Kids Can Barter Too

“You mean I can trade chocolate cake for Lego Friends?” my daughter asked following our conversation about the benefits of bartering.

“If you can find a Lego-loving chocoholic who’s willing to part with some of her sets, then you’re in business.”

Little did I know that my response would turn my 8-year-old into the next Kyle MacDonald.

Cash is tight for my third grader, but the kid makes up for her empty wallet by coming up with some solid bartering bargain chips.

Or, in her case, cake.

Bartering is not just for adults; rather, kids can get in on the action by figuring out what they are good at and using their talent to get something desirable in exchange.  Everyone has something to offer, regardless of age, gender or skill level.  The tricky part is recognizing your area of expertise and trying to gain goods from it.  However, once you hone in on what you have that others want you can save hundreds or thousands of dollars by swapping.

A scrapbook for a massage?  No problem.  A gymnastic lesson for a painting?  Of course.  A month’s worth of babysitting for a slightly used blender?  The bartering possibilities are endless.

Children looking to score goods or services by bartering should look locally first.  Find someone in the neighborhood who would be willing to exchange books or video games for homemade crafts, baked goods, or a week’s worth of snow shoveling, weeding or dog-walking.  As your child’s bartering skills get more sophisticated, consider helping him view online bartering websites, such as babysitterexchange.com, swapstyle.com, u-exchange.com or zwaggle.com.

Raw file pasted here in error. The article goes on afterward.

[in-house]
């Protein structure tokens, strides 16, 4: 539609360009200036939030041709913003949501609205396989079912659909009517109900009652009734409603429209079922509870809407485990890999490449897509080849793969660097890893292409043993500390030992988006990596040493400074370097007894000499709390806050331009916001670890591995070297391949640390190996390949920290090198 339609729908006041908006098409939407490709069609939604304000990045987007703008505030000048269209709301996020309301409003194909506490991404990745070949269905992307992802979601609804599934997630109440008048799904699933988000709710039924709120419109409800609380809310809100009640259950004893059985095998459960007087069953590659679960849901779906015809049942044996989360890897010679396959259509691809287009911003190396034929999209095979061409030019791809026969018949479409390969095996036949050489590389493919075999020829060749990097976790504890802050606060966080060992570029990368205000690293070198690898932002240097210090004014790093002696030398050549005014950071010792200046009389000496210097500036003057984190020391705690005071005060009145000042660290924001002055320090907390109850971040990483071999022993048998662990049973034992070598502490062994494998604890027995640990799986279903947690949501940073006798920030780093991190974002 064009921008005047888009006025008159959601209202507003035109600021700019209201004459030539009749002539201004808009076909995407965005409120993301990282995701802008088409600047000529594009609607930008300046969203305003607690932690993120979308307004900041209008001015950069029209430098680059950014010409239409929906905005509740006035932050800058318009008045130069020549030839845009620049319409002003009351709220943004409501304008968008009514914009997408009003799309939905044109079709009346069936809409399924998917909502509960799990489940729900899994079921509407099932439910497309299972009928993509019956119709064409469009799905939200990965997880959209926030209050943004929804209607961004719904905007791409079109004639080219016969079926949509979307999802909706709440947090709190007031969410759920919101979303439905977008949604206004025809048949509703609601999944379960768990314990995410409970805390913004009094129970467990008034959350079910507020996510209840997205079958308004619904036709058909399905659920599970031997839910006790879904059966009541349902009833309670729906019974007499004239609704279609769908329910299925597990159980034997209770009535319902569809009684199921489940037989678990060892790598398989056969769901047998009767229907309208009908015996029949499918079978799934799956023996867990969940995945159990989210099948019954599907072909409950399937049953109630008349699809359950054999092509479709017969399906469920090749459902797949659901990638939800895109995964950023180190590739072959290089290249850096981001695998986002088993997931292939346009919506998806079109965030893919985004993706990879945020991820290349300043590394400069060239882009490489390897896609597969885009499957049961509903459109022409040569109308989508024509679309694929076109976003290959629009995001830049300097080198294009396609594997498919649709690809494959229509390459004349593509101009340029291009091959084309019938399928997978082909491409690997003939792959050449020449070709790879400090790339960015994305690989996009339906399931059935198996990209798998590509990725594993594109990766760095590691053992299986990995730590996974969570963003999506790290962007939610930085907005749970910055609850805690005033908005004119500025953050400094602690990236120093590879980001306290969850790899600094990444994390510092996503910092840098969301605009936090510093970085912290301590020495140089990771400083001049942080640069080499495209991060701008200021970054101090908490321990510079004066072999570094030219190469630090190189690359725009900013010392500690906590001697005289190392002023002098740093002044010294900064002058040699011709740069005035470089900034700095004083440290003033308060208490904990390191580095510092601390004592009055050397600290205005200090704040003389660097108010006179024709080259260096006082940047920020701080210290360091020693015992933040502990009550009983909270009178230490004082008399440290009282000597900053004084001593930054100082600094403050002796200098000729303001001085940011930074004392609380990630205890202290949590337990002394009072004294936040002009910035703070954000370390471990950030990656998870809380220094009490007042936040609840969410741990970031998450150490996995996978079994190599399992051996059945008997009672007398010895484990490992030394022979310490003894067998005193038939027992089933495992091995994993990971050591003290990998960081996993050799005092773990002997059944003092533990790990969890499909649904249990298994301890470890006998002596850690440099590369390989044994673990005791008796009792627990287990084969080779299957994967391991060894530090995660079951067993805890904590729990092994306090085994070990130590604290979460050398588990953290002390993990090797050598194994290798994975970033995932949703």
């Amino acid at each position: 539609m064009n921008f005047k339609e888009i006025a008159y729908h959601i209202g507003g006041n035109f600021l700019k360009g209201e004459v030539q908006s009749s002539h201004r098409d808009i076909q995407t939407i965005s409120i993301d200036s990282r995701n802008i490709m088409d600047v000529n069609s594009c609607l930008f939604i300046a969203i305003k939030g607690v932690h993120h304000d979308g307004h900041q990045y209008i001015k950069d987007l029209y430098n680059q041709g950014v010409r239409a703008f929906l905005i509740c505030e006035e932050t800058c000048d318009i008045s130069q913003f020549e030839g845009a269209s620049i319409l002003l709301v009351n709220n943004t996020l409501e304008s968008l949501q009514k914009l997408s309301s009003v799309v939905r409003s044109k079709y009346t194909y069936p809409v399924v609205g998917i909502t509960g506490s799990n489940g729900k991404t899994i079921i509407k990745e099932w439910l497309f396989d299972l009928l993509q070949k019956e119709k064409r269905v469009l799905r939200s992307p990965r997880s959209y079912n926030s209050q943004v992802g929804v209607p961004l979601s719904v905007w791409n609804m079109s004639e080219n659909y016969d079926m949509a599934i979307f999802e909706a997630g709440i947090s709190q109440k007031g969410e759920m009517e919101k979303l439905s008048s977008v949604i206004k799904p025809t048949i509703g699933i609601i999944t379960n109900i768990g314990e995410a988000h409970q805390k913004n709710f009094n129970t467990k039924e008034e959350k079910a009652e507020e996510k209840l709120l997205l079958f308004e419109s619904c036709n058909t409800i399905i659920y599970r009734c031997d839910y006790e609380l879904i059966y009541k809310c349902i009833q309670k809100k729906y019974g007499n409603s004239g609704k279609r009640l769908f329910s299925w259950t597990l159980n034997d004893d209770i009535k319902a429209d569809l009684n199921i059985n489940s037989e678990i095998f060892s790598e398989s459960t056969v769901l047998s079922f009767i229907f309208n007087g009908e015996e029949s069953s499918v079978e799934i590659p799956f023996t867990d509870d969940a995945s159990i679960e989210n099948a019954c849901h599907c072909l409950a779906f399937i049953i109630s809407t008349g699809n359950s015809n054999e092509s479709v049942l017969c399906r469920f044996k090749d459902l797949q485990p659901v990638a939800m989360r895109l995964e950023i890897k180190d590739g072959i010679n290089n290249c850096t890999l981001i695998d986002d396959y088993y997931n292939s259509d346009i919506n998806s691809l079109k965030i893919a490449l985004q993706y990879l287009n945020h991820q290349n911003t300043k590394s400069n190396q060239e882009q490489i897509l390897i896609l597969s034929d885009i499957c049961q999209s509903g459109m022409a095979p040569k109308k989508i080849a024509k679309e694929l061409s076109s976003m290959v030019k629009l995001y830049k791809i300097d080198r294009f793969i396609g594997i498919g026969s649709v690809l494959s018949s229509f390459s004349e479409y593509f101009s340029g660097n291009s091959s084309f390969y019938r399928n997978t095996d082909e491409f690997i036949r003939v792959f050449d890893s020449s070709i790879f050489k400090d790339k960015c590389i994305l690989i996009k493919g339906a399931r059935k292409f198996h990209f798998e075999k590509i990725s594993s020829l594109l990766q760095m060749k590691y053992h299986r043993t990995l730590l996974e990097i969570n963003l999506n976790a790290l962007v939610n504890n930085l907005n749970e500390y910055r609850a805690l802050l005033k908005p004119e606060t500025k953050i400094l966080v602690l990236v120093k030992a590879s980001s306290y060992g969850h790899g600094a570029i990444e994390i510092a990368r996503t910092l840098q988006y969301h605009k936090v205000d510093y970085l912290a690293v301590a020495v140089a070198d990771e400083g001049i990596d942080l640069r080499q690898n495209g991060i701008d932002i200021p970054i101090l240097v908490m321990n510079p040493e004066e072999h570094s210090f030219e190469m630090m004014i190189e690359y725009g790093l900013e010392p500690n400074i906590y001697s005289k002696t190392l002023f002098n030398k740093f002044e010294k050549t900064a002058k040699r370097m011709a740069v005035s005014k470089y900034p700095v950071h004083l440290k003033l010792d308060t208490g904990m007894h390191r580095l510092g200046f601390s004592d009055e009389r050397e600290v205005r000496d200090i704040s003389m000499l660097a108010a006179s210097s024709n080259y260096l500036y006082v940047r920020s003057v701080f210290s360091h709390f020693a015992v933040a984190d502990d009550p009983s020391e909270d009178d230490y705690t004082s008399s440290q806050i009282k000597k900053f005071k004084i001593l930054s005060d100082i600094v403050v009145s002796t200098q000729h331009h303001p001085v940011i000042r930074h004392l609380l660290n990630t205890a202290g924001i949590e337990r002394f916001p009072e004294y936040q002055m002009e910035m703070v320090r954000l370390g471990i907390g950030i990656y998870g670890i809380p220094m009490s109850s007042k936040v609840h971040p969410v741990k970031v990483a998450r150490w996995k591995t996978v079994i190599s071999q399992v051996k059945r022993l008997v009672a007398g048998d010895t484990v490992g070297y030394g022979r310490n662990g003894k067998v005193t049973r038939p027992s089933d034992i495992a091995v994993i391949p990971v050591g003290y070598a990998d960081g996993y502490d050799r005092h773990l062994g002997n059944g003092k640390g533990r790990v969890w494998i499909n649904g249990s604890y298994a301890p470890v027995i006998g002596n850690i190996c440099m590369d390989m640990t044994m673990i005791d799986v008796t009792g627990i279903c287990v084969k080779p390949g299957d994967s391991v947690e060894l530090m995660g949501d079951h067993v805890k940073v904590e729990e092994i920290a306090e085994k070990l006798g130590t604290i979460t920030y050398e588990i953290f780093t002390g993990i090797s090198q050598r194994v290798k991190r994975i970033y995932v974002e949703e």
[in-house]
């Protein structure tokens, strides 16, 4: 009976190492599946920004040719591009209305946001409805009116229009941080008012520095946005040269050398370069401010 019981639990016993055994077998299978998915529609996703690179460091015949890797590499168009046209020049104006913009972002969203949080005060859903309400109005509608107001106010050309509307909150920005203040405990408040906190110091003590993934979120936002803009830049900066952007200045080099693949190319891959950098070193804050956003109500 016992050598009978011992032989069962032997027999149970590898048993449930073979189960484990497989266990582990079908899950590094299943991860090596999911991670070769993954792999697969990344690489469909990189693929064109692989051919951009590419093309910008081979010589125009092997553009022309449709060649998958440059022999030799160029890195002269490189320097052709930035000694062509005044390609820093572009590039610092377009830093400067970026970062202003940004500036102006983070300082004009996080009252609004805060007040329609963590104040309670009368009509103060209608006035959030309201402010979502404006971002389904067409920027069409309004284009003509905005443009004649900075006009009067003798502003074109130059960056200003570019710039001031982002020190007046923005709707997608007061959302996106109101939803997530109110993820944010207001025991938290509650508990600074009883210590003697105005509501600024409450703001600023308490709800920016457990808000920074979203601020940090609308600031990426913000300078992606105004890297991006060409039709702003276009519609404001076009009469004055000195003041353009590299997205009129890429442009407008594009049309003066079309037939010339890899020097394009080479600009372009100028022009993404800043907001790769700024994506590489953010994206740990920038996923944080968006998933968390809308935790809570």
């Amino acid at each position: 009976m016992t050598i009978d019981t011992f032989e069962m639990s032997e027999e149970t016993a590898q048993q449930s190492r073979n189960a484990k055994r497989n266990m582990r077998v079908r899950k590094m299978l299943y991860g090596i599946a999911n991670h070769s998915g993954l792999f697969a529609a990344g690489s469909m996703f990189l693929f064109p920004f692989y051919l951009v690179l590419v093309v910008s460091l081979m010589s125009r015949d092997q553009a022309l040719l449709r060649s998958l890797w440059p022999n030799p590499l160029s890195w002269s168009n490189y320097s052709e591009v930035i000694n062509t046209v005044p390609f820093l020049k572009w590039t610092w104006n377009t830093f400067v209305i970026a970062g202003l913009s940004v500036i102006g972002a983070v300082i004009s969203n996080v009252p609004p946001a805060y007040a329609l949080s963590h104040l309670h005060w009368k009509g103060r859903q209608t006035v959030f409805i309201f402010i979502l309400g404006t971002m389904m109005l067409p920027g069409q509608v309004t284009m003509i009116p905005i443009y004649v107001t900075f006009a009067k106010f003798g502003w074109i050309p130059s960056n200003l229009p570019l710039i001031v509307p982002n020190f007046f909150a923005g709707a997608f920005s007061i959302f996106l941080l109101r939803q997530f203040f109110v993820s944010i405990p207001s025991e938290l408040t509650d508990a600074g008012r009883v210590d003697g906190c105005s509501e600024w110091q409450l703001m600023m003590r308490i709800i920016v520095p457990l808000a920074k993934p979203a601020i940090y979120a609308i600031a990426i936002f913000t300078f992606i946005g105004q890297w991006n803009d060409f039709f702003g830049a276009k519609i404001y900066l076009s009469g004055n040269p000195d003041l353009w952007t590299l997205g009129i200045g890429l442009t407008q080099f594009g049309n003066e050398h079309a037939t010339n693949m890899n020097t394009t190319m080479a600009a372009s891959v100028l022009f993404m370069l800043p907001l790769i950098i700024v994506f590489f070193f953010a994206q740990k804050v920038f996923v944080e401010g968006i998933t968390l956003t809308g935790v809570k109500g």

Or, you could just make like my daughter and email a note to all of your family members detailing how she will make a no-bake double chocolate cake for the first person who is willing to trade her for the Lego Friends Swimming Pool.

Are your kids into bartering?

This entry was posted in Other Issues and tagged , , , by Michele Cheplic. Bookmark the permalink.
Michele Cheplic

About Michele Cheplic

Michele Cheplic was born and raised in Hilo, Hawaii, but now lives in Wisconsin. Michele graduated from the University of Wisconsin-Madison with a degree in Journalism. She spent the next ten years as a television anchor and reporter at various stations throughout the country (from the CBS affiliate in Honolulu to the NBC affiliate in Green Bay). She has won numerous honors including an Emmy Award and multiple Edward R. Murrow awards honoring outstanding achievements in broadcast journalism. In addition, she has received awards from the Aircraft Owners and Pilots Association for her reports on air travel and the Wisconsin Education Association Council for her stories on education. Michele has since left television to concentrate on being a mom and freelance writer.

Comments are closed.